the program will be staffed by teams from around the Fed system and will engage with external experts from academia, banking and finance, and technology
the program will inform development of supervisory approaches and guidance for banking organizations engaging in novel activities
the Fed will periodically evaluate and update which organizations should be subject to supervision through the program; banking organizations subject to the program will be notified in writing
Program May Support More Clearly Defined, Consistent Regulatory Treatment
While many in the financial industry reflexive decry incremental regulation, I’m cautiously optimistic the Fed’s program will help improve clarity and standardization of regulatory approaches for banks engaging in banking-as-a-service and crypto/blockchain.
Alongside other regulatory initiatives, like the OCC’s recently launched Office of Financial Technology and the CFPB’s rebranded Office of Competition and Innovation, it indicates regulators get that the US banking and financial system is undergoing a period of significant change — both from a technological and business model perspective.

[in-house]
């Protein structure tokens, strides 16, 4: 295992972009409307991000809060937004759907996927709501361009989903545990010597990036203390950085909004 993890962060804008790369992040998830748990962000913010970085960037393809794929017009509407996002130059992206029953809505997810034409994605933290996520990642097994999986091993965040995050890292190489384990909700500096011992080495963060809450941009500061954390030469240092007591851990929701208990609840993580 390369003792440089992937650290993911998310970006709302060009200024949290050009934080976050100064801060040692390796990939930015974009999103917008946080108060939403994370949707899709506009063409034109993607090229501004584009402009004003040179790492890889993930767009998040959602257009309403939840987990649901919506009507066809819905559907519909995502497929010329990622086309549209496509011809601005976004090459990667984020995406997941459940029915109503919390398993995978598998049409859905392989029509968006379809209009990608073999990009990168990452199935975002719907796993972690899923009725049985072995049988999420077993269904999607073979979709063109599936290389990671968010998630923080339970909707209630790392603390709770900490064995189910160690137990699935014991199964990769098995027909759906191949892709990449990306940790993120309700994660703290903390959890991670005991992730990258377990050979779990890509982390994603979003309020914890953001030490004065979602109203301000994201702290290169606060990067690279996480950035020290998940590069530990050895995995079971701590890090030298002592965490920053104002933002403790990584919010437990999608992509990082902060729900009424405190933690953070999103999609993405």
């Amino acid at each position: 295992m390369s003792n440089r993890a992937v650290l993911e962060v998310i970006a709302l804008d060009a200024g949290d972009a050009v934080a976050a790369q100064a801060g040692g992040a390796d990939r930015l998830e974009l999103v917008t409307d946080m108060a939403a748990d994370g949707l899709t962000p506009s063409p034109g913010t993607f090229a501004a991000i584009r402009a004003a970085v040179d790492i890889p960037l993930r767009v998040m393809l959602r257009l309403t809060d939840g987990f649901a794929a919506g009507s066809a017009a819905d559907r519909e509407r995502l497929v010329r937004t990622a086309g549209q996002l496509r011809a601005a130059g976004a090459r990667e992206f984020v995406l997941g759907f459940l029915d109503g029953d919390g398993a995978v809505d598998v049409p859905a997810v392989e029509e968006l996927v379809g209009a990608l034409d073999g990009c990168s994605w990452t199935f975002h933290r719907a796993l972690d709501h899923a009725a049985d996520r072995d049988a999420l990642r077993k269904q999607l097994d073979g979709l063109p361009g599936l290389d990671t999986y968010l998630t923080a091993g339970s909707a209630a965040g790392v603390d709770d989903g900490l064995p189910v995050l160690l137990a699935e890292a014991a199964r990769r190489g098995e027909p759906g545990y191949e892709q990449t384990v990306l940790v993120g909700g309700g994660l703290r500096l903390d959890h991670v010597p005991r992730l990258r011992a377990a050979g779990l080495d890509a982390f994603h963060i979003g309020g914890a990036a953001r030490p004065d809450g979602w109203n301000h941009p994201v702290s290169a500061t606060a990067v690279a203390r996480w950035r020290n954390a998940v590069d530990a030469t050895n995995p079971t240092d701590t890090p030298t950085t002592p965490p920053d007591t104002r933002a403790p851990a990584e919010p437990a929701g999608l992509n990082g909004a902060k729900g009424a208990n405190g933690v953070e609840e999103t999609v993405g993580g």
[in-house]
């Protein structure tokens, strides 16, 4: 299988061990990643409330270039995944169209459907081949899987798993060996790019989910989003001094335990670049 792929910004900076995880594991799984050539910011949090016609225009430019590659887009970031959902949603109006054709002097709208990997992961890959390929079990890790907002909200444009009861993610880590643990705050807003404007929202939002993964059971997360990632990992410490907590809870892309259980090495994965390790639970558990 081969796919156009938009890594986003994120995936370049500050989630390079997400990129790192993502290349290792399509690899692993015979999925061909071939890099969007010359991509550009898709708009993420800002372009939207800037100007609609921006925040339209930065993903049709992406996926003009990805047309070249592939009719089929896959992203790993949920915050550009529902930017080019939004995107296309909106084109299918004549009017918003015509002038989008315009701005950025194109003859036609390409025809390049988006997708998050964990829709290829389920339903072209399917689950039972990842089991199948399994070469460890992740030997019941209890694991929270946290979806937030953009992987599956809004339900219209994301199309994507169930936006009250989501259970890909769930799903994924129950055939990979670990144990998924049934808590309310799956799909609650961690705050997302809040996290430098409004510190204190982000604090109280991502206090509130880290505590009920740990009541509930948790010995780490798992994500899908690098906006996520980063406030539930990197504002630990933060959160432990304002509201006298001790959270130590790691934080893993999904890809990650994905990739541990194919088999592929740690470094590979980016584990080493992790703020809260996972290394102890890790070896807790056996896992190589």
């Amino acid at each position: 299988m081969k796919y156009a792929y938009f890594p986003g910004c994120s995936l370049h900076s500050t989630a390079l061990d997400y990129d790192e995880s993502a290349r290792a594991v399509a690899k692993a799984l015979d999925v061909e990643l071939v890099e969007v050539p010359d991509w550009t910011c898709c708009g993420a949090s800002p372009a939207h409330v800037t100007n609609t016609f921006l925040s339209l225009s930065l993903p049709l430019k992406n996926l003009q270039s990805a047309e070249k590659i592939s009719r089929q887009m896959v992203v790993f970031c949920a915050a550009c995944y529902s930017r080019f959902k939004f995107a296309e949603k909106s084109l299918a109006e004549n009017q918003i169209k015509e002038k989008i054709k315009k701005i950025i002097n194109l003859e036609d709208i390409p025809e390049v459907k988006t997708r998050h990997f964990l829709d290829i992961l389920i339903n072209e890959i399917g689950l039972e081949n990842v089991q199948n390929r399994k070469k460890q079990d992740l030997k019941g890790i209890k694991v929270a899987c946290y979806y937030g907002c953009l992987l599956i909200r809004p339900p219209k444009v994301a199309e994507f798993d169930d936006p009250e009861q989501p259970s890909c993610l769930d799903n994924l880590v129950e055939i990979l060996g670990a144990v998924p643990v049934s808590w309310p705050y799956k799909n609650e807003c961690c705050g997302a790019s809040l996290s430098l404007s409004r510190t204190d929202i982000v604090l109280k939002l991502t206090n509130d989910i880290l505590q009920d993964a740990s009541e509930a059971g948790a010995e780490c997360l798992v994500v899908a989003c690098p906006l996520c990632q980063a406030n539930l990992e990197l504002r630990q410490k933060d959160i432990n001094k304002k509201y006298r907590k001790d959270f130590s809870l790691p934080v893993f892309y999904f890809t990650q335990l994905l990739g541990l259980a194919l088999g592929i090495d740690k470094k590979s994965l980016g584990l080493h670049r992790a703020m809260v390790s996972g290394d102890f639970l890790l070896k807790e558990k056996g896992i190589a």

Given the fragmented nature of US banking regulation, with the Fed, OCC, and FDIC serving as primary federal regulatory depending on a bank’s charter type and Fed membership status, achieving a “same activity, same risk, same regulation” approach will be critical to avoid charter/regulator shopping.
The Fed’s statement on the program takes a balanced approach, acknowledging the opportunities in “novel activities,” including improved competition, reducing costs, and meeting the needs of underserved consumers, while reinforcing that such activities may introduce new risks that need to be addressed. The Fed also committed to incorporating feedback from banking, finance, and technology industry stakeholders as it seeks to develop appropriate supervisory approaches.